Mentor Me (Part 4): Choosing a Victim

Earlier in this series, I wrote about how I’d once heard that one of the best ways to encourage growth in the Christian life is to continually be mentored, and be a mentor. In the Bible, this is what it says in Titus 2:3-5:

 3 Likewise, teach the older women to be reverent in the way they live, not to be slanderers or addicted to much wine, but to teach what is good. 4 Then they can urge the younger women to love their husbands and children, 5 to be self-controlled and pure, to be busy at home, to be kind, and to be subject to their husbands, so that no one will malign the word of God.

I believe that we are called to mentor. The older women are called to “urge” the younger women. It can be a life-changing experience for both people involved. I shared how my life was changed because of the women who have mentored me, but I’ve also been changed by the wonderful girls I have had the privilege of mentoring.

It doesn’t matter that they’re younger than me – I still end up learning a lot from them. I am inspired and challenged by them, and it is true accountability to keep my spiritual act together by having my own regular devotions, and making sure that my personal relationship with God is continually growing.

If I’ve got nothing going on, I’ll have nothing to share with them.

Now, I realize that when it comes to finding someone to mentor, I have a slight advantage: Ben and I have been involved in ministry since we first met each other at Red Rock Bible Camp. When we left camp, we got involved in youth ministry. After a number of years doing that, we came back to camp. There have been constant opportunities to mentor.

So what do you do if you are not married to a youth pastor or a camp director? It’s a little bit tricky, because you can’t really force yourself on somebody – it kind of has to be their idea.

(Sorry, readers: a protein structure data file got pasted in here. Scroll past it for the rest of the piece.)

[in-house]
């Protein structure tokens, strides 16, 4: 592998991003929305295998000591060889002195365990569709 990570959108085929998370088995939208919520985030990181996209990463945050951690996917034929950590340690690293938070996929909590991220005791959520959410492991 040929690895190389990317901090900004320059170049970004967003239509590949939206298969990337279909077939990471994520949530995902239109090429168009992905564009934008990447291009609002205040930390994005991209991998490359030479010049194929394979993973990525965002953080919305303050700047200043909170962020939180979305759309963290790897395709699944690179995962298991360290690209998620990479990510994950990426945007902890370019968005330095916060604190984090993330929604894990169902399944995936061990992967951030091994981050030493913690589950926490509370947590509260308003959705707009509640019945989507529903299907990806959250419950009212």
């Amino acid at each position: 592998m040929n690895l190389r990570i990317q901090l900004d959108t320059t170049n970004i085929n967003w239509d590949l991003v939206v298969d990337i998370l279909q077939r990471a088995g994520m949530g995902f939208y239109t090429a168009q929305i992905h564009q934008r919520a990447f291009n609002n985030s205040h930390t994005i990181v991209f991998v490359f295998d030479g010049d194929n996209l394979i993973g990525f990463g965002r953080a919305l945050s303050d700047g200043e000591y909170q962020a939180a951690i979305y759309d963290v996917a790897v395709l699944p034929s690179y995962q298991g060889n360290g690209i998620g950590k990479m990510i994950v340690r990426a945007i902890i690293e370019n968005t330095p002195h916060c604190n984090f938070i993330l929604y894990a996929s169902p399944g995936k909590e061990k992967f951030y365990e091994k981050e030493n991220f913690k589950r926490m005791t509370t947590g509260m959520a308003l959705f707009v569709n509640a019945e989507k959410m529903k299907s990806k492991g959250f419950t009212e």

Here are a few suggestions to try, as you search for your victim:

1) Become the type of person who mentors.

When I’ve gone searching for a mentor, I’ve been drawn to strong godly women, who are so connected with Jesus that it easily flows out of them. I think that people with similar hearts’ desires find each other. Or God brings them together.

So if you are wanting to mentor someone, I think it starts with a strong connection to Jesus. Study your Bible. Read a ton of good books. Get yourself a mentor, if you can. Be growing continually.

2) Become available.

In the different churches I’ve attended, there have been opportunities for teaching Sunday School, volunteering with the youth ministry program, or mentoring newly baptized church members. Go find out who’s in charge of organizing that kind of stuff, and let them know that you’re interested in getting involved.

3) Pray!

Just like I mentioned in this post, God knows the desires of our hearts, and He can provide, even when things are looking pretty impossible.

And while you’re praying for God to miraculously provide someone for you to mentor, you might as well pray for Him to purify your motives and your heart. Are you wanting to mentor just for your own good, or do you feel a true desire to invest in the life of someone who is searching and growing? Having someone hanging on every word of “wisdom” that comes out of your mouth can be very flattering….and can easily go to your head.

Basically, don’t mentor because it boosts your spiritual ego. Do it because God is moving in your heart, His love is flowing through you, and you want to live in obedience to Him. (If you’re like me, that will be a constant struggle in prayer as you learn how to be a mentor.)


Is mentoring hard? Yes. Is it worth it? Absolutely. To have the opportunity to watch someone growing and maturing in Christ, right before your eyes, is a beautiful gift.

Series Summary:

Part 1: Embarking on a Journey

Part 2: Sharing Some Personal Stories

Part 3: So How Do I Find Myself a Mentor?

Part 4: Choosing a Victim

Part 5: What Do We Talk About Now?

Conclusion: The Gift That Keeps on Giving

Any other suggestions out there on how to find someone to mentor?

4 thoughts on “Mentor Me (Part 4): Choosing a Victim

  1. Pingback: Mentor Me (Part 5): What Do We Talk About Now? « Kendra's Blog

  2. Pingback: Mentor Me (Part 3): So How Do I Find Myself a Mentor? | Kendra's Blog

  3. Pingback: Mentor Me (Part 1): Embarking on a Journey | Kendra's Blog

  4. Pingback: Mentor Me (Part 2): Sharing Some Personal Stories | Kendra's Blog

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